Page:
Port Louis is the capital of Mauritius, I didn’t spend much time here but there are a couple of things to visit; museums, shops and the racecourse (one of my favorite places for a day out). But all in all, Port Louis isn’t high priority on the must see list of Mauritius. Of course you probably should visit the capital, but time elsewhere may be considered time better spent. For things to do in Port Louis check out this page on lonelyplanet .
(Caudan – Port side view)
Look at that rainbow in the back.
LOCAL FACT: Mauritians say that when a rainbow appears a monkey is getting married! (Unsure of the logic behind that one).
The Caudan Waterfront is where luxuries shopping can be found. It is a shopping complex of over 170 boutiques. Over the years the island has developed drastically. Whereas the Capital use to be “the place to shop”, many other shopping complexes with luxury brands and great shopping environments have now opened all around the island.
So I’d say the clue is in the name, Port Louis is a in fact a shipping port, used for hundreds of years. It was named after the French King Louis XV. When driving up to the capital, you can always see huge ocean vessels around the port and in the distance.
Generally the Caudan area is a really nice place to walk. I have great childhood memories of going to the cinema, eating pancakes in the evening at the sea front. I’ve taken hundreds of photos against the colonial and nautical buildings, a historical cannon here and there.
So when you cross the main road you can see the other side of Caudan (Above).TRIP TIP: The traffic in this area can be bad at times, especially during peak. Most of the offices close at 4pm, so avoid the capital at this time and onwards if you can. If your’e in a rush to get somewhere always check your route and whether there will be a lot of traffic.
So I always found it strange how I could be walking through a really clean modern complex, cross the road and the whole scenery begins to change. If you want to capture something different to scenic landscapes, Port Louis Market or ‘Main Bazaar’ is a great place to capture colour, culture and perhaps some bargains if you can haggle. Some of the things you can find are traditional handcrafted goods, saris, t shirts, exotic fish, vegetables, textiles, jewelry, spices and of course souvenirs.
I got to the market quite late, so I didn’t manage to photograph everything I wanted to.
TRIP TIP: Check out the market closing times so you don’t miss out. Remember Port Louis Market is the busiest market place on the island, if you can avoid peak then do so. But don’t leave it too late, if you want to experience all the hustle and bustle or purchase some fresh food make sure you’re there before they start to pack up.
TRIP TIP: If you’re looking for souvenirs the market place is probably the best place to get an ‘ iconic Mauritius’ gift. ‘Price discrimination‘, something I learnt long before doing my economics degree. Most gift shops and shops generally on the island will increase their price if they know you are a tourist. If you can’t help being a tourist, because you are, don’t be flashy about it. Sellers will chase after you if you walk away from their price, if they don’t there is a 80% chance that another stall is selling exactly the same thing where you can try your luck to get it cheaper.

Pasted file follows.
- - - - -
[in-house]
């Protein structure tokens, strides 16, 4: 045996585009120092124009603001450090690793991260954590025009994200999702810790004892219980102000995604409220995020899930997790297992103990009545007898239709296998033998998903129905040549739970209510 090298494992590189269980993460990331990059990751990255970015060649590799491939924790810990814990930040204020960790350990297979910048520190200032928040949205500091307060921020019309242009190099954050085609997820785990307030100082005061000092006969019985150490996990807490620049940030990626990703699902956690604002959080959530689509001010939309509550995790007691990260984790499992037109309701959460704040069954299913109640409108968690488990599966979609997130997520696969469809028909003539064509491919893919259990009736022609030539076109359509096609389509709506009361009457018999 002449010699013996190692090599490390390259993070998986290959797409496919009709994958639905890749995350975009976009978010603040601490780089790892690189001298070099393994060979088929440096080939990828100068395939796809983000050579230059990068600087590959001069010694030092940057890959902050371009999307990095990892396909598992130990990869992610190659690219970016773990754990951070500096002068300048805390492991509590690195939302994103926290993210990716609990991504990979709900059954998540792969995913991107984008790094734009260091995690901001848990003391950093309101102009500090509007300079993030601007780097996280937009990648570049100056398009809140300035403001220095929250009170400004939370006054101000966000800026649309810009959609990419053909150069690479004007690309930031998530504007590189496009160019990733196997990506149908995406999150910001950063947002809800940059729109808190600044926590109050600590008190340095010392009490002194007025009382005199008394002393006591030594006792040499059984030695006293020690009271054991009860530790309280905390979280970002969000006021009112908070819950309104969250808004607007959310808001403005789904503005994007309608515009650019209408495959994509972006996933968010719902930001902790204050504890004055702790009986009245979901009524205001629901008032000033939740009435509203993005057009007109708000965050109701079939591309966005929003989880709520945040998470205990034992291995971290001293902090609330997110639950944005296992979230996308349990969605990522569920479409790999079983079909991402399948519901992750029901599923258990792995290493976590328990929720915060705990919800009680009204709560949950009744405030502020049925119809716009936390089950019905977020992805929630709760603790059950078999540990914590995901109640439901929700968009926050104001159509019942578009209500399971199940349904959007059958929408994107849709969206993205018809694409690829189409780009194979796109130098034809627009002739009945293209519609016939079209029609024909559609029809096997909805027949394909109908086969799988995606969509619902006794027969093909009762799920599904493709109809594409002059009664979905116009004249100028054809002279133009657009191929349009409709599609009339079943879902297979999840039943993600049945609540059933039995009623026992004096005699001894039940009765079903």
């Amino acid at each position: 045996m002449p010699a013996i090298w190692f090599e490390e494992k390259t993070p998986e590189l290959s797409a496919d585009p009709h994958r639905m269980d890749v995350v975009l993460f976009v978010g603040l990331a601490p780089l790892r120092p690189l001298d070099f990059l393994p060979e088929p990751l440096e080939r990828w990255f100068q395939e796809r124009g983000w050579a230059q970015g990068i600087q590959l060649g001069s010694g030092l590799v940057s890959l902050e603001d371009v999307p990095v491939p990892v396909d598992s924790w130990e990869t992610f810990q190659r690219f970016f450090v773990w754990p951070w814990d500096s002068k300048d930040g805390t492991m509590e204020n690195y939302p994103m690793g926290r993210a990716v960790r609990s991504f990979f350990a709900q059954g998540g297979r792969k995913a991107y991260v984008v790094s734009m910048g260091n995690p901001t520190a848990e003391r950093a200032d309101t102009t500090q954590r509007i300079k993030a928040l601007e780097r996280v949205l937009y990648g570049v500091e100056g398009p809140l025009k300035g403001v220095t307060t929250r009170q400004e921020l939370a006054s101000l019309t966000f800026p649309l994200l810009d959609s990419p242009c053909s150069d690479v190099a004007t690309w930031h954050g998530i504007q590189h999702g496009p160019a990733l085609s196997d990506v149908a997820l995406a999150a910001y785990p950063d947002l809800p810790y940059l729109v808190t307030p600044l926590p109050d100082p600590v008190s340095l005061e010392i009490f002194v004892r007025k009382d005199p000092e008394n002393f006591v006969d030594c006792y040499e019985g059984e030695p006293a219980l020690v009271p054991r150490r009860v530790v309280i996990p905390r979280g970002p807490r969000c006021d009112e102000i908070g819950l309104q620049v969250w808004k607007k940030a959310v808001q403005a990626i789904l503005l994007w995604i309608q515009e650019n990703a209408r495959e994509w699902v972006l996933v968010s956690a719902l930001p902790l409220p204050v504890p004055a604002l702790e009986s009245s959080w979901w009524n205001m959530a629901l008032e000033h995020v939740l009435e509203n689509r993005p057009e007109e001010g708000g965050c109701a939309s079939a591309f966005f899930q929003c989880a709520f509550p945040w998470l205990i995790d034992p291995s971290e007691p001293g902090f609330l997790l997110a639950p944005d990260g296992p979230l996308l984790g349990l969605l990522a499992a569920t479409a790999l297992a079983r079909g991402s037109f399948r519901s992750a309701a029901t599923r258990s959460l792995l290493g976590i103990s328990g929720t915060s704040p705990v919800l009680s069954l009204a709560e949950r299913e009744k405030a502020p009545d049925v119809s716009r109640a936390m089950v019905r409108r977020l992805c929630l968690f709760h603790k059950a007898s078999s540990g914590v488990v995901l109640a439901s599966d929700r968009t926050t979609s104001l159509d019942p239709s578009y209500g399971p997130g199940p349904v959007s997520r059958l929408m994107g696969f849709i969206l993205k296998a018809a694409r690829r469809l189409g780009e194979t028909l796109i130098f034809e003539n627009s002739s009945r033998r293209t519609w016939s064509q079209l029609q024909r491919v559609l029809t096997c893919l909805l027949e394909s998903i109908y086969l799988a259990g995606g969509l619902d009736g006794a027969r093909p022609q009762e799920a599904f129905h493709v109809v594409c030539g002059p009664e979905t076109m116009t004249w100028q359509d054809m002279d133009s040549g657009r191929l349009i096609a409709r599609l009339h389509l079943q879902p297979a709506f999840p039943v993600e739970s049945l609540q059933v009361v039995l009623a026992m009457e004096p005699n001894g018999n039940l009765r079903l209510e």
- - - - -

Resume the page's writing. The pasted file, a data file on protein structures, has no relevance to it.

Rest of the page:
Some of my top things you need to try in Mauritius, all that can be found in the market are:
– Alouda (Drink)
– Dhal puri (Street food , so delicious)
– Pineapples with Salsa and chilli
– Vanilla Tea
– ‘Gajak’ (Deep fried street food)
– Mauritian Chinese Dishes.
LOCAL FACT: Mauritius is one of the few places in the world with a ChinaTown and it can be found in Port Louis. Chinese food in Mauritius is a taste you really can’t get anywhere else in the world, and I’ve been to China.
To tell you the truth this list of things to eat should be a blog post because I have loads to put on it.
TRIP TIP: Pickpockets operate in very crowded areas; make sure you have all your belongings in sight at all times. Also check the quality of branded goods, a lot of things on the island are fake, but some are real for low prices.
For photographers, I recommend going to the top floor of the main market building for an aerial view. Again, I got here quite late but usually there would be much more action and plenty more to sell.
Most of the workers were packing away their products or trying to do some last minute selling before they go home. Although I never really managed to see what this guy was doing.
This concludes my time in Port Louis. I initially only wanted to come here to get some market photos, I still don’t feel like I got the one I had already envisioned. I guess there is always next time. Look out for my next post which will be about Quatre Bornes